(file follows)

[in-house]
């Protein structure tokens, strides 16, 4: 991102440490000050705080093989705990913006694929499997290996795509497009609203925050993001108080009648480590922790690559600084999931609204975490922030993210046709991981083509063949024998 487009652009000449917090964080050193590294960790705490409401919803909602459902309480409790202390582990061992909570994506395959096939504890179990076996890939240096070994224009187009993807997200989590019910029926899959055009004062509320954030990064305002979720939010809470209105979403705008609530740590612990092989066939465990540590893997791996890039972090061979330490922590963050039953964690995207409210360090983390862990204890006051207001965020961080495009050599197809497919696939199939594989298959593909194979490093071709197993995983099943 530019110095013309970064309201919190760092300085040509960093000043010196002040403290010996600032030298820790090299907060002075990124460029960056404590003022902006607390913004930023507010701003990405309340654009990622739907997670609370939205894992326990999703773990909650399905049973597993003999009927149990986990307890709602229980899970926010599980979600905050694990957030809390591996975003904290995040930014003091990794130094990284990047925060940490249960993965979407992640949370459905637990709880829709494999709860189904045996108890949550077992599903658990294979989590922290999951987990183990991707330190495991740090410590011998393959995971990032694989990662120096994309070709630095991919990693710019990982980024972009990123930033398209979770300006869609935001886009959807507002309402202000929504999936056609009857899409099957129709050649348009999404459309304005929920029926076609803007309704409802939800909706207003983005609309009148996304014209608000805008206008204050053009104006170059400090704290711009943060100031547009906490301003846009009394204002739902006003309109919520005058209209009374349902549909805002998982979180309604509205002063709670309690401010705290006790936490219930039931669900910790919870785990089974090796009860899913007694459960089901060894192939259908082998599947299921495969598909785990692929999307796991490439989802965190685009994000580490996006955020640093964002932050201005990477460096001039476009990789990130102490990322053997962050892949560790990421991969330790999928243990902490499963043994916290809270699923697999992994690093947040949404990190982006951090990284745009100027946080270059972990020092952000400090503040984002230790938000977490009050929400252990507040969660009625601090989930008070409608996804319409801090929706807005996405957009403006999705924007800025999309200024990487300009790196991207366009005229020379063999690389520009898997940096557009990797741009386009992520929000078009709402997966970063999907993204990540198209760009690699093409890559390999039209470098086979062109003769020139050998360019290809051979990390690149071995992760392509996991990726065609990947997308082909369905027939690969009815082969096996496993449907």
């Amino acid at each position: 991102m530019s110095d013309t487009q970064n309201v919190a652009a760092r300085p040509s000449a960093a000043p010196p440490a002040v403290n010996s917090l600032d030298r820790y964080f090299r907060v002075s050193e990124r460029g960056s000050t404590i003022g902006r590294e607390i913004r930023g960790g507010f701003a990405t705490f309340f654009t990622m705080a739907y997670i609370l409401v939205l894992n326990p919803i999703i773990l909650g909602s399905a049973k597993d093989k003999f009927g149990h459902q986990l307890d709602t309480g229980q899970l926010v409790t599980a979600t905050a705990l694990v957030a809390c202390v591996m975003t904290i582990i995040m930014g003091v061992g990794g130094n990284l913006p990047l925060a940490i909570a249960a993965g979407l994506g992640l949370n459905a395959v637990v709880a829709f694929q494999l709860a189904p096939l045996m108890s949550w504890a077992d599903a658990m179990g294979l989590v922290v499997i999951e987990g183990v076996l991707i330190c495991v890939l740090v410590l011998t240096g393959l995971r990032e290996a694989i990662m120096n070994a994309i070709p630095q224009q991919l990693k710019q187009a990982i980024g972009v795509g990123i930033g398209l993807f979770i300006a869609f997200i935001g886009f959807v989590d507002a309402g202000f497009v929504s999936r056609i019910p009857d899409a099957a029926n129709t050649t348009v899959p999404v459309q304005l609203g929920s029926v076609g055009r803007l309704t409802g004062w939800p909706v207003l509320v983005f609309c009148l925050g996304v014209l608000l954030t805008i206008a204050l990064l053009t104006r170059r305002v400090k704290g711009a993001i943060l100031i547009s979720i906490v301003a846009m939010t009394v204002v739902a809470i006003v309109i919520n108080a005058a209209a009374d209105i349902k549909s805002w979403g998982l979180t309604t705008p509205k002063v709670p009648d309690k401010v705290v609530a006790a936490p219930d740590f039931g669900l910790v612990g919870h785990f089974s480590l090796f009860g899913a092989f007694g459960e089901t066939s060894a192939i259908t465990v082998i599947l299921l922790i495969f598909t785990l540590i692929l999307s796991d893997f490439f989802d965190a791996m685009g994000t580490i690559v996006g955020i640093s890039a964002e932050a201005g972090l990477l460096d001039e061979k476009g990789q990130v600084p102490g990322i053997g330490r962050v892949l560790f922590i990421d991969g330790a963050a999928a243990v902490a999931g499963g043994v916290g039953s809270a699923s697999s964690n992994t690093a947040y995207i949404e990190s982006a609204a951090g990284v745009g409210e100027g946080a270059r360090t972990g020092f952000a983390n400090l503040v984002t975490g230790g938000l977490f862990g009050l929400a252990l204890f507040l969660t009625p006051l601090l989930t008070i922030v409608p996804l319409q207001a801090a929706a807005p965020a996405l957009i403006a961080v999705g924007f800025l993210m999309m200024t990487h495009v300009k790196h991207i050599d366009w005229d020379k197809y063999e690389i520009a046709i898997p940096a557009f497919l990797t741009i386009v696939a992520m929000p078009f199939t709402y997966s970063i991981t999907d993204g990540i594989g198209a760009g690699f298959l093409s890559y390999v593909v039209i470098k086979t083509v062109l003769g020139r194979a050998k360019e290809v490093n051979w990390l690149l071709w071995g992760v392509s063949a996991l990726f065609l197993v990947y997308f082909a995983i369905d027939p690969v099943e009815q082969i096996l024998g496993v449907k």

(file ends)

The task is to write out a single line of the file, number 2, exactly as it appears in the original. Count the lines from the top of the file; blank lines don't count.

């Protein structure tokens, strides 16, 4: 991102440490000050705080093989705990913006694929499997290996795509497009609203925050993001108080009648480590922790690559600084999931609204975490922030993210046709991981083509063949024998 487009652009000449917090964080050193590294960790705490409401919803909602459902309480409790202390582990061992909570994506395959096939504890179990076996890939240096070994224009187009993807997200989590019910029926899959055009004062509320954030990064305002979720939010809470209105979403705008609530740590612990092989066939465990540590893997791996890039972090061979330490922590963050039953964690995207409210360090983390862990204890006051207001965020961080495009050599197809497919696939199939594989298959593909194979490093071709197993995983099943 530019110095013309970064309201919190760092300085040509960093000043010196002040403290010996600032030298820790090299907060002075990124460029960056404590003022902006607390913004930023507010701003990405309340654009990622739907997670609370939205894992326990999703773990909650399905049973597993003999009927149990986990307890709602229980899970926010599980979600905050694990957030809390591996975003904290995040930014003091990794130094990284990047925060940490249960993965979407992640949370459905637990709880829709494999709860189904045996108890949550077992599903658990294979989590922290999951987990183990991707330190495991740090410590011998393959995971990032694989990662120096994309070709630095991919990693710019990982980024972009990123930033398209979770300006869609935001886009959807507002309402202000929504999936056609009857899409099957129709050649348009999404459309304005929920029926076609803007309704409802939800909706207003983005609309009148996304014209608000805008206008204050053009104006170059400090704290711009943060100031547009906490301003846009009394204002739902006003309109919520005058209209009374349902549909805002998982979180309604509205002063709670309690401010705290006790936490219930039931669900910790919870785990089974090796009860899913007694459960089901060894192939259908082998599947299921495969598909785990692929999307796991490439989802965190685009994000580490996006955020640093964002932050201005990477460096001039476009990789990130102490990322053997962050892949560790990421991969330790999928243990902490499963043994916290809270699923697999992994690093947040949404990190982006951090990284745009100027946080270059972990020092952000400090503040984002230790938000977490009050929400252990507040969660009625601090989930008070409608996804319409801090929706807005996405957009403006999705924007800025999309200024990487300009790196991207366009005229020379063999690389520009898997940096557009990797741009386009992520929000078009709402997966970063999907993204990540198209760009690699093409890559390999039209470098086979062109003769020139050998360019290809051979990390690149071995992760392509996991990726065609990947997308082909369905027939690969009815082969096996496993449907």